Conspiracy theorists on the Internet have raised questions about NASA's discovery of water on Mars, days before the release of Ridley Scott's The Martian. Whether there is an evil collusion between NASA and Scott or not, we can tell you this - The Martian doesn't require you to buy into any promotional publicity. Just buy a ticket, and let the film do the talking.
Based on the bestselling novel by Andy Weir, The Martian takes you straight to the Red Planet where Mark Watney (Matt Damon), a botanist on NASA's Ares III mission, is, hold on to your hats, collecting soil - no laser guns needed, just beakers please. A freak accident leaves Watney stranded alone on the planet for over a year, and this is the story of his struggle to survive.
More than a year, you ask? And the film is 2 hours and 22 minutes long? Fear not - Damon's effortlessly charming performance, Scott's masterful direction, and Drew Goddard's smart and funny screenplay will ensure that you won't feel, well, "spaced out" for even a minute.
Scott doesn't allow the heavy exposition to weigh down the film. Watney has to survive four years on Mars till the next Mars mission arrives, travel 3,200 kilometres to reach its landing site, and of course, not die due to suffocation, thirst, hunger or implosion. Watney's response? "F*ck you, Mars." His attitude can best be described as militant optimism - he performs surgery on himself, makes water, contacts Earth, and grows potatoes in his own poop.
Damon's act, undoubtedly one of his best, is chock full of charm and humour. Watch him strut around his potato patch, and declare, "In your face, Neil Armstrong." Later in the film, he christens himself a space pirate, and strides off purposefully - only to return because he's forgotten his helmet.
Through all of these endearing moments, as well as moments of despair and frustration, Damon does a phenomenal balancing act between vulnerability and spiritedness. Most significantly, he pitches Watney's humour at just the right note; one misstep into flippancy, and he would have lost the audience.
The protagonist's refusal to take himself seriously is also underlined by a running joke in the film - Watney's frustration at being stuck on Mars with nothing but a collection of disco music. He doesn't stare into the screen to the soaring notes and crashing cymbals of Hans Zimmer, but grimaces, and finally nods along to Donna Summer, Gloria Estefan, and Abba.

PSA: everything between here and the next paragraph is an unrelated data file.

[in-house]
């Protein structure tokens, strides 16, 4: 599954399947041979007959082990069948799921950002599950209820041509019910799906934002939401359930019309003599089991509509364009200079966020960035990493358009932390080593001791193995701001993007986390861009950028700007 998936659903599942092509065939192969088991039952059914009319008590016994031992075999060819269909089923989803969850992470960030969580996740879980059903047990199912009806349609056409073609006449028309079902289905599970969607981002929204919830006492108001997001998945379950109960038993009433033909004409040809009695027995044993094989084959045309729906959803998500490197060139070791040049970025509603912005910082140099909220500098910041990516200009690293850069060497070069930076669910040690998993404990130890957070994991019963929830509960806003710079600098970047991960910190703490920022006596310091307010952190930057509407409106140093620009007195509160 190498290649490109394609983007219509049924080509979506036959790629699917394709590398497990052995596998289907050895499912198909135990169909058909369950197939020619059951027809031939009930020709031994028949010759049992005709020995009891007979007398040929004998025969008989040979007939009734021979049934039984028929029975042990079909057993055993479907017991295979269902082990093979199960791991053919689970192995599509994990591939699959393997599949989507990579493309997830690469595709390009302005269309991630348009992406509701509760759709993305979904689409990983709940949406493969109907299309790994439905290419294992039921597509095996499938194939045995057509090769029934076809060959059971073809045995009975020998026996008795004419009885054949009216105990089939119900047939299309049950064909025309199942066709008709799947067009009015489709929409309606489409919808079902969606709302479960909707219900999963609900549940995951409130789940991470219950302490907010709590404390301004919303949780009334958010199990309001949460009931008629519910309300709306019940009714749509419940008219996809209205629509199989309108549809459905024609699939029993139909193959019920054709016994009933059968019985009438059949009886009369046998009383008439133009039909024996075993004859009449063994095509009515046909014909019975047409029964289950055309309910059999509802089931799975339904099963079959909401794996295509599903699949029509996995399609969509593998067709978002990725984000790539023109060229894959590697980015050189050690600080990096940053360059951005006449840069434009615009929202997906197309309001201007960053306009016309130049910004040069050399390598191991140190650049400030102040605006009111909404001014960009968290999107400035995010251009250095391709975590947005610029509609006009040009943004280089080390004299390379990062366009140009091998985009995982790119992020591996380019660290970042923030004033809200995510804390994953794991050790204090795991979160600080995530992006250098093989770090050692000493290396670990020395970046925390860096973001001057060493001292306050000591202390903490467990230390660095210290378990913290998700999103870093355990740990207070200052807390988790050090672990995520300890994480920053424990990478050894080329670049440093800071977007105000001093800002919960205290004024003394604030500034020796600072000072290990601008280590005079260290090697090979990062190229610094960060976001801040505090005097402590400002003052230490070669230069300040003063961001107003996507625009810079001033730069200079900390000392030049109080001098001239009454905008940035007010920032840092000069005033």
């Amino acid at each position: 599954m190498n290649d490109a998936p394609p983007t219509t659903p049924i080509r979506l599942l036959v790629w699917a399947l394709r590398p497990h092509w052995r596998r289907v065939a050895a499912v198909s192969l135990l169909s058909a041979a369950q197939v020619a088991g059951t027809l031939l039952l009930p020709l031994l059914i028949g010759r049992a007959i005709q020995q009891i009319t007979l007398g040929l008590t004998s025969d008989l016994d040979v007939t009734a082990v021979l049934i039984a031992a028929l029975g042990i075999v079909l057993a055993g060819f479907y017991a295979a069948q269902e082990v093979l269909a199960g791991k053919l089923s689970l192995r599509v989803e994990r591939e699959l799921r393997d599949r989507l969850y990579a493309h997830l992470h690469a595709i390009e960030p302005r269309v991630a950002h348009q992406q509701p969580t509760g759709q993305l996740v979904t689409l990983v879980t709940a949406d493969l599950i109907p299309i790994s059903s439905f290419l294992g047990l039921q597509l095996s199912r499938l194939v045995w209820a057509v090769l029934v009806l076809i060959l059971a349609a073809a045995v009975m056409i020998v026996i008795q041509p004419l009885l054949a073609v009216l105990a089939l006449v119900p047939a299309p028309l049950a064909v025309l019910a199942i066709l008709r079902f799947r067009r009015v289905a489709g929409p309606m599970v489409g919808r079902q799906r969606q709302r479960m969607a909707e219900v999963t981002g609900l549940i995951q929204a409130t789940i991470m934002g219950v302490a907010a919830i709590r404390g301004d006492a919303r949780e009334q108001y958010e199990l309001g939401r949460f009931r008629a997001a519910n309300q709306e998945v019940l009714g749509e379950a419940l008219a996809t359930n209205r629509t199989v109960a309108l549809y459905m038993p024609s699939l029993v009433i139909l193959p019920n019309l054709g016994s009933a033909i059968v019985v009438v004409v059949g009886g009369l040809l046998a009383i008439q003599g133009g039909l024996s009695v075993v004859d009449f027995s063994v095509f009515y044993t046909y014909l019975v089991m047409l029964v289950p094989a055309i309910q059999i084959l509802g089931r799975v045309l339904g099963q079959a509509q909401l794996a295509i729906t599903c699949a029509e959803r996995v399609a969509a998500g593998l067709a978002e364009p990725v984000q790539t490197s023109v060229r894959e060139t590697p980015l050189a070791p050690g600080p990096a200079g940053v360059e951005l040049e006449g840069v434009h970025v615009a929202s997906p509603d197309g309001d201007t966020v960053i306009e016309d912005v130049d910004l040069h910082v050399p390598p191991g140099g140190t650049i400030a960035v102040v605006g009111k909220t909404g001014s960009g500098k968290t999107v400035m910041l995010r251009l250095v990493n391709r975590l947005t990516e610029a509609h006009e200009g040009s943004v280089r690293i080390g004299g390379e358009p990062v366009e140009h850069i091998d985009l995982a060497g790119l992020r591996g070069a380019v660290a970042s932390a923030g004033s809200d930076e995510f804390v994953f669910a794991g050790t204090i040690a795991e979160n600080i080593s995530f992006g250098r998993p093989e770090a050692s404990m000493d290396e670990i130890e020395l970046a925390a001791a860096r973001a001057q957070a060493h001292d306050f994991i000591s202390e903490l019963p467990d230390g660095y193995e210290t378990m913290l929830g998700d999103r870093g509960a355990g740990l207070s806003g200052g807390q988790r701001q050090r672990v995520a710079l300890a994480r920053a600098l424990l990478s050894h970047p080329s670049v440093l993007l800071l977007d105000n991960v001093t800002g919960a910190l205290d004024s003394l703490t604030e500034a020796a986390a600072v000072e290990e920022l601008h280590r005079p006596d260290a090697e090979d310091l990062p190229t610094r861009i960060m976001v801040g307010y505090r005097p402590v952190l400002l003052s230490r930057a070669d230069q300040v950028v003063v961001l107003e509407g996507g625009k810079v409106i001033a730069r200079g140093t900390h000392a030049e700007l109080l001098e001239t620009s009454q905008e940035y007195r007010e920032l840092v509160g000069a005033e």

Director Ridley Scott imbues the entire film with this humorous "earthiness". He is no stranger to epic dimensions, but in The Martian, Scott has chosen to broaden his vision by narrowing the drama. The film is refreshingly free of melodramatic interpersonal dynamics, or narrow depictions of "good" and "bad" people. The director's presentation of myriad characters and situations conveys the reality of differing perspectives in a crisis situation, and even heroism, a significant leitmotif in most of his films, is rooted in the Everyman's refusal to give up.
Even the CGI is paradoxically "down-to-earth"; the focus is unapologetically on creating atmosphere and realism, and to the team's credit, you do feel like you've seen and experienced life on Mars through Watney's adventure. There's beauty - the pockmarked ochre barrenness of Mars, and it's behemoth mountain ranges twisted into alien shapes. There are also thrills - but these are reserved for the very end, and aren't as spectacular as the visuals of Gravity
. But that's fine because in The Martian, the story is king.
The story unfolds in three distinct locations - Mars, Earth, and the spaceship Hermes - and your cinematic journey feels fluid and engaging throughout. A talented and diverse ensemble cast further bolsters this experience. Damon is your titular Martian, and he owns the film. But, Jessica Chastain and Michael Pena's performances give much needed warmth to the antiseptic interiors of Hermes, while Jeff Daniels, Sean Bean (watch out for the sneaky LOTR
reference) and Chewitel Ejiofor butt heads at NASA, and create friction that ignites your interest in the Earth subplot.
Goddard's script has not just succeeded in creating an immensely likeable protagonist, but has transformed Weir's novel into a fast-paced and continuously suspenseful narrative. Watney's mentality is to look at a problem, find a solution, and do the same to any number of succeeding problems that arise. This trait, along with the accessible presentation of some serious science, allows the viewers to get involved not just emotionally but also intellectually in Watney's predicament.
The result? The Martian is one of the most entertaining sci-fi films in recent years. Of course, comparisons with other films in the genre are inevitable. Simply put, if Interstellar
is the theory-obsessed professor, and Gravity is the artist in therapy, then The Martian is the science geek, who looks at a problem and repeats Watney's line, "I'm going to have to science the shit out of this."
Put your geek hat on, and watch The Martian this weekend.